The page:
… LeBron’s relentlessness—as a worker, as a teammate, as a leader—has always been a double-edged sword. It has made him the best, but it’s also the sore spot that led to falling out with teammates who might have helped him win more. Compared to Stephen Curry or Kawhi Leonard, LeBron has not had a lot of young teammates blossom into stars. It’s part of the reason he has played on many subpar rosters.
In a pandemic, however … it looks like more of a superpower than ever. A year ago, TrueHoop featured a series about the obsessive mentality of many of the world’s top athletes—today we will revisit that mentality in the new context of COVID-19.
NBC Sports. Peter King's Football Morning in America from
When the deal to open training camps on time got done Friday, a call was organized for all the football people, coaches and GMs, in the NFL. Super Bowl champion coach Andy Reid was asked to speak. He’s become a sort of United Nations secretary general, a bridge to all constituencies—speaking to union reps, advising commissioner Roger Goodell, working with the league on a sensible training-camp schedule, and talking to his peer coaches and general managers. Reid made the point that this was different than the lockout of 2011, when players and owners were warring and teams couldn’t have contact with players through the spring and most of July.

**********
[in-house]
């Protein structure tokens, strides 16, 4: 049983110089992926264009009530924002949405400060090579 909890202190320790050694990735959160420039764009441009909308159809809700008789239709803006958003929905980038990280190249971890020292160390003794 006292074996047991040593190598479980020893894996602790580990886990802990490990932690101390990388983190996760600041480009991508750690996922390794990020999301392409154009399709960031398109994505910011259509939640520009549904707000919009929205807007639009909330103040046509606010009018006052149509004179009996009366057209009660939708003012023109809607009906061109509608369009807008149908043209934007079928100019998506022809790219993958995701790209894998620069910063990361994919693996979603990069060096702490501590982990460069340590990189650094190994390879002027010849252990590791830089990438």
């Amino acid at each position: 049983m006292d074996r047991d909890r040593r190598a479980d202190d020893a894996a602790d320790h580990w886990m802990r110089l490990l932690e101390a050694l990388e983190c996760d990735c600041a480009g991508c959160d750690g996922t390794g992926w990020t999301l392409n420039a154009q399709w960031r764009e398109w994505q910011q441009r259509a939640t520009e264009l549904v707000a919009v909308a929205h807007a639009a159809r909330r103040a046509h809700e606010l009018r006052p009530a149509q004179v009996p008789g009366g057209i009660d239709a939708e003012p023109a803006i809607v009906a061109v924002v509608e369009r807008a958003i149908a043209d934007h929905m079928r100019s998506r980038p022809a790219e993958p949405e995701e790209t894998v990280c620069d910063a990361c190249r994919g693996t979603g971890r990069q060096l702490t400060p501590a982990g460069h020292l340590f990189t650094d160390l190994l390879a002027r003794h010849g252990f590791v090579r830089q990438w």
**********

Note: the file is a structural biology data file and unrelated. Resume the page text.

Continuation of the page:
“This time,” Reid told the football people, “this isn’t us versus them. This isn’t players versus owners and coaches. This is all of us—players, coaches, owners, teams—versus COVID.”
Aspen Institute Project Play, Bryan McDermand from